The Pentagon isn't letting a little thing like zombies not existing get in the way of their emergency preparedness. The US military has cooked up a plan that would come in handy if the dead happened to rise from their graves to attack the living.
"This plan was not actually designed as a joke," reads a disclaimer in the recently declassified CONOP 8888, the "Counter-Zombie Dominance" plan devised by US Strategic Command planners in Omaha, Nebraska. But it's not entirely serious, either.
The plan was designed as a training tool for military personnel who would be tasked with assessing threats and protecting civilians in any sort of attack. The military doesn't actually believe that zombies are a legitimate threat—just that they're a useful training tool.
So why zombies? Well, for one thing, because it's fun and gets the trainees thinking. The document itself is kind of a hoot, even listing the variants of zombies the trainees might encounter: pathogenic zombies, radiation zombies, space zombies, evil magic zombies, vegetarian zombies, and, for some reason, chicken zombies. Apparently, using a ridiculous idea like zombies proved an effective way to teach personnel the various concepts they need to know in the event of an attack.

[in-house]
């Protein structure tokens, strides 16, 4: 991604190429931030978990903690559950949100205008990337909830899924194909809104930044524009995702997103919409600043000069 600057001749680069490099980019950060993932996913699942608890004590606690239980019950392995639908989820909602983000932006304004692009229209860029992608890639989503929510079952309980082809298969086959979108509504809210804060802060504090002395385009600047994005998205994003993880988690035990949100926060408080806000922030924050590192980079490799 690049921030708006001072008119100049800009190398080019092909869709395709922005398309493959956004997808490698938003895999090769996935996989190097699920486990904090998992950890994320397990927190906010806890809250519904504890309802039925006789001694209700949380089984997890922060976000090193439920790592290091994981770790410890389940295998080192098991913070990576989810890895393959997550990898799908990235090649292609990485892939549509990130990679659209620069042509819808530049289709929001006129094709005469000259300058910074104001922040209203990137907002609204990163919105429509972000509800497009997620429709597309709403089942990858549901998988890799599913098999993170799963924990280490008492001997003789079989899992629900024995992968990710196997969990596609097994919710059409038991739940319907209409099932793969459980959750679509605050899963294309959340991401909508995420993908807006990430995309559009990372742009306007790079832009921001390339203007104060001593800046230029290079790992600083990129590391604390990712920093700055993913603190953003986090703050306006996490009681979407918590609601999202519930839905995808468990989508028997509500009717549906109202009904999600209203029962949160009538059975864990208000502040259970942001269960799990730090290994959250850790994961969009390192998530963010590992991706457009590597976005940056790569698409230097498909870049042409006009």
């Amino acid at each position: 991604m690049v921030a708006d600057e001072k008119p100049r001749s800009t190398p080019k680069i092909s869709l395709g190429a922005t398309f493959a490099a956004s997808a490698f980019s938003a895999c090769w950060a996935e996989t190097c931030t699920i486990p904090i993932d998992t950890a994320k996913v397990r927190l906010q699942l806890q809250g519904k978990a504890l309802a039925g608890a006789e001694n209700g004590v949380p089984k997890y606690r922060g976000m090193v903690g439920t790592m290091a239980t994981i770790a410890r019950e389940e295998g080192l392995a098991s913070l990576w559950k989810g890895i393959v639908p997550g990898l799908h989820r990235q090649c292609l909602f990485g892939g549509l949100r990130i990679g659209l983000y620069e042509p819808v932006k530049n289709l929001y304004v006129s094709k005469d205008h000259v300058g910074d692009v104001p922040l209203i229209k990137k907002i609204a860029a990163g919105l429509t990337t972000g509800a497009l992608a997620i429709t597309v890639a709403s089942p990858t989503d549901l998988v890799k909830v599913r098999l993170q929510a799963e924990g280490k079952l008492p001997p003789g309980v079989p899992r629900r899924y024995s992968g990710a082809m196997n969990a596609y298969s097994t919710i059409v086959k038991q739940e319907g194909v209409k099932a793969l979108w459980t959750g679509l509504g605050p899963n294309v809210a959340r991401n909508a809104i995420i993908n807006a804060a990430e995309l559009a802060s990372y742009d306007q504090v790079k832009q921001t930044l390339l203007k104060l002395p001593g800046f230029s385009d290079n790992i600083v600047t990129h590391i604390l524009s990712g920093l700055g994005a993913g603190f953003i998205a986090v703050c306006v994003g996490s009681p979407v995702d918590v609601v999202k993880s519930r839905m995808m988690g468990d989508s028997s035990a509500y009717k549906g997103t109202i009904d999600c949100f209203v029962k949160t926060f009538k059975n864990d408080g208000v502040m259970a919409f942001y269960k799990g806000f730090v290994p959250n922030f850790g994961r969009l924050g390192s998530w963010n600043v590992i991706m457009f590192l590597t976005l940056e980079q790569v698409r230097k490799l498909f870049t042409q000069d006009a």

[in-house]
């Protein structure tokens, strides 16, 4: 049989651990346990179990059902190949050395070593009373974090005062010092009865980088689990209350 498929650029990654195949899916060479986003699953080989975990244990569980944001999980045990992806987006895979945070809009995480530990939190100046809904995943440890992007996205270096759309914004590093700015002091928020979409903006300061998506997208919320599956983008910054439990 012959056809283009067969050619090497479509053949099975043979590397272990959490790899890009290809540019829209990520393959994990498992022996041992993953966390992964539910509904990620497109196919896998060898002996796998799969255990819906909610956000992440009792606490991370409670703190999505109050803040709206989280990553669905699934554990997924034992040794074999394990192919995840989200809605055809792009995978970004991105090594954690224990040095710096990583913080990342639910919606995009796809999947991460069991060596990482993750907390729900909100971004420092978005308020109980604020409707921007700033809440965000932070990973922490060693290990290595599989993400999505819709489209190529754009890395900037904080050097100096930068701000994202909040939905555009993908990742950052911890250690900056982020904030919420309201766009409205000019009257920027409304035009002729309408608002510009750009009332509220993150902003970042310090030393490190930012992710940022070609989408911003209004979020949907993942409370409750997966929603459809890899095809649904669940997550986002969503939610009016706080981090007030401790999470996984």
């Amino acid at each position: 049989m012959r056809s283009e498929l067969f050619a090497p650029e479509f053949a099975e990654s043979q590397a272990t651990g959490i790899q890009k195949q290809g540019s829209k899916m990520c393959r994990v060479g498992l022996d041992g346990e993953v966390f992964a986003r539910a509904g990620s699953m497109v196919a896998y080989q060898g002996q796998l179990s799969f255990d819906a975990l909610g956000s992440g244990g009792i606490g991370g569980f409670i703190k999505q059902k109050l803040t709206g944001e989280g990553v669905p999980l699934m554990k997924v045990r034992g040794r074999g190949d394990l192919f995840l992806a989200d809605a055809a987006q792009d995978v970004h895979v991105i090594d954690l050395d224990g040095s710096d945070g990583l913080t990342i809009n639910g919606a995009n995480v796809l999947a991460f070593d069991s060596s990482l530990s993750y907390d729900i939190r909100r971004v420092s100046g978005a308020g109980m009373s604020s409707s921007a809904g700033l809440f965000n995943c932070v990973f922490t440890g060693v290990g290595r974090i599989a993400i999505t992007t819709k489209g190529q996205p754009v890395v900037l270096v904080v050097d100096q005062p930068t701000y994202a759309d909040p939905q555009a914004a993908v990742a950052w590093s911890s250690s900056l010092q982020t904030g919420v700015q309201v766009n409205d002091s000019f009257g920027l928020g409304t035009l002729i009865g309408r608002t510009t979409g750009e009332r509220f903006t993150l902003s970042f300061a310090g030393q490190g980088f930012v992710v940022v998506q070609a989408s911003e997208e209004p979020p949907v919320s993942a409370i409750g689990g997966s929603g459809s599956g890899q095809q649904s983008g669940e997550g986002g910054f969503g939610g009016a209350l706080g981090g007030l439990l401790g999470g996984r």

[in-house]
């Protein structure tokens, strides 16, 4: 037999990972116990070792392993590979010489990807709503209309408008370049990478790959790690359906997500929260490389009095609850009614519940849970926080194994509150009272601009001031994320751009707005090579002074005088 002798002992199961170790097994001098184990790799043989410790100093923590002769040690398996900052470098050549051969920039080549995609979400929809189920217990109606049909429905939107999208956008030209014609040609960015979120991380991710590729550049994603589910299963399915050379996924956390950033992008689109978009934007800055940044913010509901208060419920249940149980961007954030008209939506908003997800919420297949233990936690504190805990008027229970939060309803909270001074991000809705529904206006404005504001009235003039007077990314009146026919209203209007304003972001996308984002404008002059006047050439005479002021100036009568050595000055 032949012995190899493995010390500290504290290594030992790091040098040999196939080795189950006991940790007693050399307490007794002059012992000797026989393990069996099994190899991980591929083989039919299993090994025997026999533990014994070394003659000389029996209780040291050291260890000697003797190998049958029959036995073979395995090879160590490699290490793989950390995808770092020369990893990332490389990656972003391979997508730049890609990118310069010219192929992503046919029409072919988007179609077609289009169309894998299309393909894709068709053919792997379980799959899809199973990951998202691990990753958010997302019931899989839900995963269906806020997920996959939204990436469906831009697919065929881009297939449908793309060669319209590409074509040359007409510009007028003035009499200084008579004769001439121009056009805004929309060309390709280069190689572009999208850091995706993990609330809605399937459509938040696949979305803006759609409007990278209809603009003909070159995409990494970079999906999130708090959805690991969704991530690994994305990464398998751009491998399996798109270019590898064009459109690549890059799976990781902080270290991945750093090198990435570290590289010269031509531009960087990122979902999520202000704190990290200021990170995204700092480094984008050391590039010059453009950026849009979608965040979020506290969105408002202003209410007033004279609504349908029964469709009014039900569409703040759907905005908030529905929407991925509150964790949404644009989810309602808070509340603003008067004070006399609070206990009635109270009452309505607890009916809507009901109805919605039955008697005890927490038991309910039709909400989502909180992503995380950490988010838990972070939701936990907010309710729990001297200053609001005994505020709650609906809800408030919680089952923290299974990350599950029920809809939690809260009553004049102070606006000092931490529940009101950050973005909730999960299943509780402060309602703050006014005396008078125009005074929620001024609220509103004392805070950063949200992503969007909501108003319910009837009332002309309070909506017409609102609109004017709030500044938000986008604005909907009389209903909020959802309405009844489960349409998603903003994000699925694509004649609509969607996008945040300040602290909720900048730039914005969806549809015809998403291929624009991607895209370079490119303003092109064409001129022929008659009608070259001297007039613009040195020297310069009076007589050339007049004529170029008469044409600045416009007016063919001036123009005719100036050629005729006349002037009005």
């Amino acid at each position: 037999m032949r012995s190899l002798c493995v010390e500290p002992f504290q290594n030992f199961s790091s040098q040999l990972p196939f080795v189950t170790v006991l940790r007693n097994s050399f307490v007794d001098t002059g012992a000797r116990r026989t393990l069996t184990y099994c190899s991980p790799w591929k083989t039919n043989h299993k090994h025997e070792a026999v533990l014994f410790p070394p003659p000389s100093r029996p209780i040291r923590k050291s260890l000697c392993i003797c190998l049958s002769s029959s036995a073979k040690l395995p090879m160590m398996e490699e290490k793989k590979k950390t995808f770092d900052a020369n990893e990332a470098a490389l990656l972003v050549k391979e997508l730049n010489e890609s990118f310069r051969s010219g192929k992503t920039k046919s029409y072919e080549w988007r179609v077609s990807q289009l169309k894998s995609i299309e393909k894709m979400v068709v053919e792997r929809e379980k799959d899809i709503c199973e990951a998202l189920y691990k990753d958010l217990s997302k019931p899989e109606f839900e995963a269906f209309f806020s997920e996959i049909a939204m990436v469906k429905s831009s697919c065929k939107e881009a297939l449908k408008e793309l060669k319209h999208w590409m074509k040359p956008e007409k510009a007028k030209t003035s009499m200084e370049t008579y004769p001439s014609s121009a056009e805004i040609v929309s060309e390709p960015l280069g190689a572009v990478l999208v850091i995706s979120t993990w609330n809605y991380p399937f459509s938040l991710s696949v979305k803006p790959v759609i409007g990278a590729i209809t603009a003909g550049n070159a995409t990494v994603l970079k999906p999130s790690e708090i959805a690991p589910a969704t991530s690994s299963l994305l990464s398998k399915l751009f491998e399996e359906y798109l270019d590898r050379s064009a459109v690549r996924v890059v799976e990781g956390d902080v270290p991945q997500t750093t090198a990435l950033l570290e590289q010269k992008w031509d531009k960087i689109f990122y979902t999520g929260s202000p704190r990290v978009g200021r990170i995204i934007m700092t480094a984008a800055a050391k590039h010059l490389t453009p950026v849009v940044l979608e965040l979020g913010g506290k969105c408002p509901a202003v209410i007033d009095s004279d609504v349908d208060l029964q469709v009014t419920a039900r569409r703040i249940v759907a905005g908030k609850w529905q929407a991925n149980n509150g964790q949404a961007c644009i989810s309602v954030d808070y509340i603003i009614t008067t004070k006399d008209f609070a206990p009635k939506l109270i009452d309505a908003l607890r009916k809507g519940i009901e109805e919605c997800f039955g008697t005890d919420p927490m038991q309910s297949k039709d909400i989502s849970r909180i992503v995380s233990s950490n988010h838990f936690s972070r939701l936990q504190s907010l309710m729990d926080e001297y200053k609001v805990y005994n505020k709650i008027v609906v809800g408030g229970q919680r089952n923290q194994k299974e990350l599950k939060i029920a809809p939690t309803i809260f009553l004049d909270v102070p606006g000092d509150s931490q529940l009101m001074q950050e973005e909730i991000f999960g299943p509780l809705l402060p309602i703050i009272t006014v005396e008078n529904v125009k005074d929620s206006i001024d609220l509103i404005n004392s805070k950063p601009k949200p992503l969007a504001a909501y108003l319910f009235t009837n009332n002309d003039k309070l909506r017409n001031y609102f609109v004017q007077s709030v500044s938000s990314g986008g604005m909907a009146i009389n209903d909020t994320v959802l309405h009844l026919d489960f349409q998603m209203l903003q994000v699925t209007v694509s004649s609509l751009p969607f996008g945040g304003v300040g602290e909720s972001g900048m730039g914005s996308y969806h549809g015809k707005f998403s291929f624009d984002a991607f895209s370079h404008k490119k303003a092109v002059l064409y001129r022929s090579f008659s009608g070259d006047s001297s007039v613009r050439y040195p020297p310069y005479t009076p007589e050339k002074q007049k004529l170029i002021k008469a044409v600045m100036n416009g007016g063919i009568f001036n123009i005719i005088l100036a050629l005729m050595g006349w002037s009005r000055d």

The other reason is also explained in the document:
Planners who attended JPME II at the Joint Combined Warfighting School also realized that training examples for plans must accommodate the political fallout that occurs if the general public mistakenly believes that a fictional training scenario is actually a real plan. Rather than risk such an outcome by teaching our augmentees using the fictional "Tunisia" or "Nigeria" scenarios used at JCWS, we elected to use a completely-impossible scenario that could never be mistaken as a real plan.
Of course, if zombies were to rise, they'd be terribly offended by this plan.
[via Foreign Policy]